In what seems a very strange marketing decision, there is no indication looking at the front cover of this new version of John Barry's Dances With Wolves soundtrack that this is a new version. Indeed, the front cover is identical to the edition with which most film music enthusiasts have been familiar for the past decade and more. So if you see what looks like the original disc in a shop, turn it over if you are looking for this release. You may just have found it.
If you have you'll see a different back cover, listing 24, rather than 18 tracks, totalling 22 minutes of additional music. Meanwhile, the new booklet may look the same from the front, but inside it contains more pages, stills and notes by renowned film music journalist Jon Burlingame. He points out that this was Barry's comeback score after two years away from the screen following a burst esophagus, and that at 100 minutes it was the longest, most complicated score of the composer's career. We might today, 14 years later, consider it Barry's last truly great score; a wonderfully romantic, lyrical, pastoral epic filled with melody and tender nobility.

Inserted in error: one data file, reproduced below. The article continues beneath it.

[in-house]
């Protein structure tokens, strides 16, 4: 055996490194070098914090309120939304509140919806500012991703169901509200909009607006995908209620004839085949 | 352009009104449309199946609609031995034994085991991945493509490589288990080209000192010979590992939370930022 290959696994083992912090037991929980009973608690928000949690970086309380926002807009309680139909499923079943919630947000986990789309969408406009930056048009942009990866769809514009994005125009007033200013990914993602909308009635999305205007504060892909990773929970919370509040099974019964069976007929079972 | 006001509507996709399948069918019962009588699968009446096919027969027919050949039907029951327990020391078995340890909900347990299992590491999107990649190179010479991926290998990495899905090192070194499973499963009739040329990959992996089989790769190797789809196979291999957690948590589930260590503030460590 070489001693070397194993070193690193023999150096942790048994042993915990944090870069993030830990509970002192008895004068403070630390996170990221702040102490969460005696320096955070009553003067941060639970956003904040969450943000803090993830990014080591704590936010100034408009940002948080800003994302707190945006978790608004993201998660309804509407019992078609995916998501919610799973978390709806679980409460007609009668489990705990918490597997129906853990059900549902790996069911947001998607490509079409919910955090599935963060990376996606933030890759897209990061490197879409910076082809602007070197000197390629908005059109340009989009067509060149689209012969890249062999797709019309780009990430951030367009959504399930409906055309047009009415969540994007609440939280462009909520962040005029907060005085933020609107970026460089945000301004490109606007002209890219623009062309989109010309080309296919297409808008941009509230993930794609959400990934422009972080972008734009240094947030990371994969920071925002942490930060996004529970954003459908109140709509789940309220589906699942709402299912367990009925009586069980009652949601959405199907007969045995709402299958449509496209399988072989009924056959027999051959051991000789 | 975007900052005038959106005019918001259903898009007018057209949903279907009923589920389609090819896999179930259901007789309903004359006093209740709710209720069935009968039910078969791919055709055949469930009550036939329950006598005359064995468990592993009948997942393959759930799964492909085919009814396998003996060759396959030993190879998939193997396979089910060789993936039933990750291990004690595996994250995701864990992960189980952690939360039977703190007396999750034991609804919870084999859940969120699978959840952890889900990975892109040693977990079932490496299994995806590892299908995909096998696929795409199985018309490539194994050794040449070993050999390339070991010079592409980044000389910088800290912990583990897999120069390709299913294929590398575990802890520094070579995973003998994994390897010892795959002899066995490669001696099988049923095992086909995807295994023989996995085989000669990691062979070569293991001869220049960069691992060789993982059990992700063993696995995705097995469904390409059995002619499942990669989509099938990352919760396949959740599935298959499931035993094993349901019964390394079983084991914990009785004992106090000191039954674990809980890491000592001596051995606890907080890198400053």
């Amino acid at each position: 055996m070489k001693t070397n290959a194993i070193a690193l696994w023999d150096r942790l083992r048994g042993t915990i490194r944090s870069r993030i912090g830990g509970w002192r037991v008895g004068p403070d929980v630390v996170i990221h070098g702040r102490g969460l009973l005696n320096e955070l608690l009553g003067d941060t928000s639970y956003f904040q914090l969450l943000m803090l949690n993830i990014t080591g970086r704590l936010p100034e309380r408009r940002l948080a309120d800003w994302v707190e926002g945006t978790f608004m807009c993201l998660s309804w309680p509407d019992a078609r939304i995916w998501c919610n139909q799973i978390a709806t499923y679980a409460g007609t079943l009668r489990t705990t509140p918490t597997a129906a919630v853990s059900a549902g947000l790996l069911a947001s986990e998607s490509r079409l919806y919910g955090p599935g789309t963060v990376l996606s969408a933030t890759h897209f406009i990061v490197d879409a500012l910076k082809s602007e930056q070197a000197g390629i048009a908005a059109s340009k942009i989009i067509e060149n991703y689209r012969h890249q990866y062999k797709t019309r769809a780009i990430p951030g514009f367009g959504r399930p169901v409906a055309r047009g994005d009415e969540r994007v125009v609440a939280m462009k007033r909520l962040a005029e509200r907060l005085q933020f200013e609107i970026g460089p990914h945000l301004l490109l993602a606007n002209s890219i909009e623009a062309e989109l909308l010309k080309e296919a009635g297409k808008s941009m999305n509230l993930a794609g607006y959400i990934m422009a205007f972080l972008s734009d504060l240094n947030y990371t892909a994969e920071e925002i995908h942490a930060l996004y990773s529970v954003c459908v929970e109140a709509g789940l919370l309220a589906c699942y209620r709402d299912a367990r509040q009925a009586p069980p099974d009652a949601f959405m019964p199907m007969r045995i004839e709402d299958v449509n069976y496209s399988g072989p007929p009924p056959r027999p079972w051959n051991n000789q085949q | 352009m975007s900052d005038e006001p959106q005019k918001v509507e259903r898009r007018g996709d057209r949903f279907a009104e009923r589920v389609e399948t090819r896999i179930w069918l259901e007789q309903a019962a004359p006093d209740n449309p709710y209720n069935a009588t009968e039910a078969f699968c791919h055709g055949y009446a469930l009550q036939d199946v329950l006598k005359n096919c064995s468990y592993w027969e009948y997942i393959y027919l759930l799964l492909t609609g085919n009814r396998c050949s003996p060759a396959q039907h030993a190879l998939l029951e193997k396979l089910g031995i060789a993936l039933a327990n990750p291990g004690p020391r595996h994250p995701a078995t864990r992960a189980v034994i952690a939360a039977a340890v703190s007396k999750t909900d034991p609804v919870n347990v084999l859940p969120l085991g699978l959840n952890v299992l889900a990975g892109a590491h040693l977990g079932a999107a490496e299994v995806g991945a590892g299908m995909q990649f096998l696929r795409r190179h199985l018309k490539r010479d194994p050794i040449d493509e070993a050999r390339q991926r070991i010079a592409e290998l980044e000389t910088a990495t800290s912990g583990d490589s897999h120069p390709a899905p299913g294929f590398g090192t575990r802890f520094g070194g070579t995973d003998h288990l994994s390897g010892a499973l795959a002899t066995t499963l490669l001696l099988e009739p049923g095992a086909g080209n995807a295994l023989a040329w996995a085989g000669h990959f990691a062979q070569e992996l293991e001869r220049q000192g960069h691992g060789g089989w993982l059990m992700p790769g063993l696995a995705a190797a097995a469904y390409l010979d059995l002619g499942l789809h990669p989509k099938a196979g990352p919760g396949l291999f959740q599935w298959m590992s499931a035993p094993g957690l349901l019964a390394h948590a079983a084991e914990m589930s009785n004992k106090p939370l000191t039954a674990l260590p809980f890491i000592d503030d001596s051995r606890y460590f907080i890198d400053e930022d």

The tracks are resequenced to more closely follow their appearance in the film, but though there is 22 minutes more music a casual listen would be hard put to suggest what is new. Heard for the first time is the longer, more powerful film version of the key 'Buffalo Hunt' cue, and the film version of the famed 'John Dunbar Theme' – though both the re-recorded versions which appeared on the original album are also included. Several cues have been expanded with additional material, notably the opening 'Main Title / Looks Like A Suicide' sequence, which is here almost doubled in length to 7.34.
Also significant is the inclusion of the previously unreleased and completely enchanting 'Falling In Love', though sequencing it right next to the original album 'Love Theme' is perhaps not the wisest of decisions.
A very nice release of a great score, but the additional 22 minutes is really mostly more of the same. If you don't have the original album then by all means add this release to your collection. Otherwise only the most dedicated followers of the composer need upgrade. A five star album non-the-less.